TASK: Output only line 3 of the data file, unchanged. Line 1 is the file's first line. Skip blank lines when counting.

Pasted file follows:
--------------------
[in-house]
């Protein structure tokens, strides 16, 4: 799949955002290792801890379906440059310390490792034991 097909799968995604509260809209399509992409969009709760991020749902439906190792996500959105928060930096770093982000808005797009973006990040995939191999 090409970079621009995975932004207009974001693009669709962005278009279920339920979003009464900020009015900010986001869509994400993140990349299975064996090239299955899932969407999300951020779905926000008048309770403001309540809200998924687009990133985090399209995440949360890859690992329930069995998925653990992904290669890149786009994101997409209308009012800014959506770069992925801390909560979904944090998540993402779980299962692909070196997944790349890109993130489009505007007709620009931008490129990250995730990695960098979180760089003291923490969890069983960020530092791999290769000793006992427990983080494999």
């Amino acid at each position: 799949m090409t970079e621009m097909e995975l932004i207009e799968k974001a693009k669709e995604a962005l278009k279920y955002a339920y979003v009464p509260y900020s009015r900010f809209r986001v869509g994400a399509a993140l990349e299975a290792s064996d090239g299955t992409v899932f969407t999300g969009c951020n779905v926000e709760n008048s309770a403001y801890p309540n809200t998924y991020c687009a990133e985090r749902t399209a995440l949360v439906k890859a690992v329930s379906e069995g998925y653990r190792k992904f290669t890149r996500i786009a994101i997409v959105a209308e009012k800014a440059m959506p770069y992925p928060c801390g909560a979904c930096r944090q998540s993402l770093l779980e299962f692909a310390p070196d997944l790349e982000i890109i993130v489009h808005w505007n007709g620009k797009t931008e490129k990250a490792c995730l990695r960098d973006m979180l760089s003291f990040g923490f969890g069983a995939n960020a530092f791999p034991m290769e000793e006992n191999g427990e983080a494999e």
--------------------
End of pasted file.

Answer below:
């Amino acid at each position: 799949m090409t970079e621009m097909e995975l932004i207009e799968k974001a693009k669709e995604a962005l278009k279920y955002a339920y979003v009464p509260y900020s009015r900010f809209r986001v869509g994400a399509a993140l990349e299975a290792s064996d090239g299955t992409v899932f969407t999300g969009c951020n779905v926000e709760n008048s309770a403001y801890p309540n809200t998924y991020c687009a990133e985090r749902t399209a995440l949360v439906k890859a690992v329930s379906e069995g998925y653990r190792k992904f290669t890149r996500i786009a994101i997409v959105a209308e009012k800014a440059m959506p770069y992925p928060c801390g909560a979904c930096r944090q998540s993402l770093l779980e299962f692909a310390p070196d997944l790349e982000i890109i993130v489009h808005w505007n007709g620009k797009t931008e490129k990250a490792c995730l990695r960098d973006m979180l760089s003291f990040g923490f969890g069983a995939n960020a530092f791999p034991m290769e000793e006992n191999g427990e983080a494999e």